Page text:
To any new venture, there will be some initial challenges. The main disadvantage of video podcasting is the extra time and money you will need to spend to create something worthwhile. Buying new equipment and software might cost you a little extra, as well as the time it will take to gain the knowledge to use the new platforms.
You also need to take into consideration that you won’t be able to cut out big chunks of the video if you make mistakes since the images need to match the sound. You will need to think about what your recording studio space looks like and whether or not it’s time to decorate a bit for the camera. This can be as simple as setting up a specific scene to work around, or you can opt for using a green screen to keep things neutral. Keep in mind, there will be
And no more recording in your pajamas if you are capturing the podcast on video! You will have to get dressed and look presentable, to put your best video face forward!
Keep in mind that recording video podcasts might be a bit intimidating at first to your podcast guests. You will have to give them advanced notice that it will in fact be a video podcast episode, and make sure that they are prepared for the recording. Giving them time to prepare will set them at ease and make it a much smoother transition into the concept of video podcasting. Make sure to also let them know how you will be using the video to promote the show and all the benefits that go along with it.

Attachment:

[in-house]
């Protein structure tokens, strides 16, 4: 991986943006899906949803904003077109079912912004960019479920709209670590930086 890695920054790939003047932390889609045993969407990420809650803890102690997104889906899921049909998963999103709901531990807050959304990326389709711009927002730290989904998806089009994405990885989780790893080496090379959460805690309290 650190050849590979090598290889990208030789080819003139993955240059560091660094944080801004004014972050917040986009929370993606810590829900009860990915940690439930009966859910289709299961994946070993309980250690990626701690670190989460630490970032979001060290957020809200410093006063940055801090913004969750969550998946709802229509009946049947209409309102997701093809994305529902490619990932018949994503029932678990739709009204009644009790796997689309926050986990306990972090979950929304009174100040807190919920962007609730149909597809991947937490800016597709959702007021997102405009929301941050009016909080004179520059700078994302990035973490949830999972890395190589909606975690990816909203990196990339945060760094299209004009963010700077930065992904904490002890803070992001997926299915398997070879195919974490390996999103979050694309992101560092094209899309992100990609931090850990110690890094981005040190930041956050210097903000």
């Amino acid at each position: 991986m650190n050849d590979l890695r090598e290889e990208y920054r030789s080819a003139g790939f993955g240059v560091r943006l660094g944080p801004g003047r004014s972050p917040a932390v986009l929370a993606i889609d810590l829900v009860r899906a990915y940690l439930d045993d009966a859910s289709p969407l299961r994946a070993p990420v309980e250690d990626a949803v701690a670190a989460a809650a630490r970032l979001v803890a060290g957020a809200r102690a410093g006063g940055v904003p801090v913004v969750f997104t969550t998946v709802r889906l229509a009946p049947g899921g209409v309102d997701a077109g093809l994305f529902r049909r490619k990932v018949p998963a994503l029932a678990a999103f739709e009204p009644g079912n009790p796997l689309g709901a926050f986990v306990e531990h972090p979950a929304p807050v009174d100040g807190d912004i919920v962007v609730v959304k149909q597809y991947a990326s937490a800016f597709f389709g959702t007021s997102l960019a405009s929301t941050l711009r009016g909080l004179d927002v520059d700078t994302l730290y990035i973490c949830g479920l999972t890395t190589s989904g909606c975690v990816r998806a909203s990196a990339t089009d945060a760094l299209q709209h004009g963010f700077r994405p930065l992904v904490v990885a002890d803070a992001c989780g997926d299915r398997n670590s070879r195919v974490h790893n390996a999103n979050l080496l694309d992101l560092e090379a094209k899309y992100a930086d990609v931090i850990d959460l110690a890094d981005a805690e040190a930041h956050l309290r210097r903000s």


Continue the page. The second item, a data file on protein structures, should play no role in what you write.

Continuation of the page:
Another challenge of video podcasts on the listener side of things is that it’s harder to consume a video podcast while on the move. Your audience won’t be able to tune in while they’re driving or busy with work. Your video podcast will mostly be consumed when they are relaxed and ready to watch a video. One workaround to this is to create an audio version of each podcast episode as well. This way your listeners can choose what serves them best, depending on how much time they have at their disposal and when they like to consume your content.
What You Need for Video Podcasting
Changing your setup from audio podcasting to video podcasting requires just a few simple tweaks. Of course, you will still need everything you use for your audio podcast – your microphone, your headphones, and a recording device. But to help you make the switch, here are a few basics you’ll need to create a video podcast.
Luckily, when creating a video podcast you don’t need an expensive camera to have excellent quality. You can simply use your smartphone or use a webcam when recording on your laptop or computer. When it is just you recording in the studio, then a camera setup is ideal for capturing the video component of your podcast. However, when recording a remote interview then your webcam will be a suitable option for video recording.